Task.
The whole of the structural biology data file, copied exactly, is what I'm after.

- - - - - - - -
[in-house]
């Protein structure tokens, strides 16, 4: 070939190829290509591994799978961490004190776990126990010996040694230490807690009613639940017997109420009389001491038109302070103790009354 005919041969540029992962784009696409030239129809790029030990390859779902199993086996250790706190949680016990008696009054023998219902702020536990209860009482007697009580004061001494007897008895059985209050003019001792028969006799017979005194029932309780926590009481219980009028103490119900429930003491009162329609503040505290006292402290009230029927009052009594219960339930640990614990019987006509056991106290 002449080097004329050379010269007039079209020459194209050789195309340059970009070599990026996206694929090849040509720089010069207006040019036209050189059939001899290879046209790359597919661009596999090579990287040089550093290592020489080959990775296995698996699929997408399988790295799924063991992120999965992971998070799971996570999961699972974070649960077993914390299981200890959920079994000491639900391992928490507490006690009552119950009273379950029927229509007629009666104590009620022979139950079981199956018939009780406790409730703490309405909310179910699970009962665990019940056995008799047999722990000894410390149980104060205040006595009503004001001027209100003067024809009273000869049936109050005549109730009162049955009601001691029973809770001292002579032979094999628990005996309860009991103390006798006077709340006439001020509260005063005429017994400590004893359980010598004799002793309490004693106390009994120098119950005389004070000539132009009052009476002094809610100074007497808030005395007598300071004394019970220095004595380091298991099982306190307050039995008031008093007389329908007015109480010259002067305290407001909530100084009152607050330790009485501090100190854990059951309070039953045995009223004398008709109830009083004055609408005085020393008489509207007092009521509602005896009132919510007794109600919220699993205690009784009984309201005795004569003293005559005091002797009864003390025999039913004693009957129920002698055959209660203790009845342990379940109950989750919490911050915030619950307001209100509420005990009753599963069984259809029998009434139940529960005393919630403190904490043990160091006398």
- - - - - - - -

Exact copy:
[in-house]
């Protein structure tokens, strides 16, 4: 070939190829290509591994799978961490004190776990126990010996040694230490807690009613639940017997109420009389001491038109302070103790009354 005919041969540029992962784009696409030239129809790029030990390859779902199993086996250790706190949680016990008696009054023998219902702020536990209860009482007697009580004061001494007897008895059985209050003019001792028969006799017979005194029932309780926590009481219980009028103490119900429930003491009162329609503040505290006292402290009230029927009052009594219960339930640990614990019987006509056991106290 002449080097004329050379010269007039079209020459194209050789195309340059970009070599990026996206694929090849040509720089010069207006040019036209050189059939001899290879046209790359597919661009596999090579990287040089550093290592020489080959990775296995698996699929997408399988790295799924063991992120999965992971998070799971996570999961699972974070649960077993914390299981200890959920079994000491639900391992928490507490006690009552119950009273379950029927229509007629009666104590009620022979139950079981199956018939009780406790409730703490309405909310179910699970009962665990019940056995008799047999722990000894410390149980104060205040006595009503004001001027209100003067024809009273000869049936109050005549109730009162049955009601001691029973809770001292002579032979094999628990005996309860009991103390006798006077709340006439001020509260005063005429017994400590004893359980010598004799002793309490004693106390009994120098119950005389004070000539132009009052009476002094809610100074007497808030005395007598300071004394019970220095004595380091298991099982306190307050039995008031008093007389329908007015109480010259002067305290407001909530100084009152607050330790009485501090100190854990059951309070039953045995009223004398008709109830009083004055609408005085020393008489509207007092009521509602005896009132919510007794109600919220699993205690009784009984309201005795004569003293005559005091002797009864003390025999039913004693009957129920002698055959209660203790009845342990379940109950989750919490911050915030619950307001209100509420005990009753599963069984259809029998009434139940529960005393919630403190904490043990160091006398």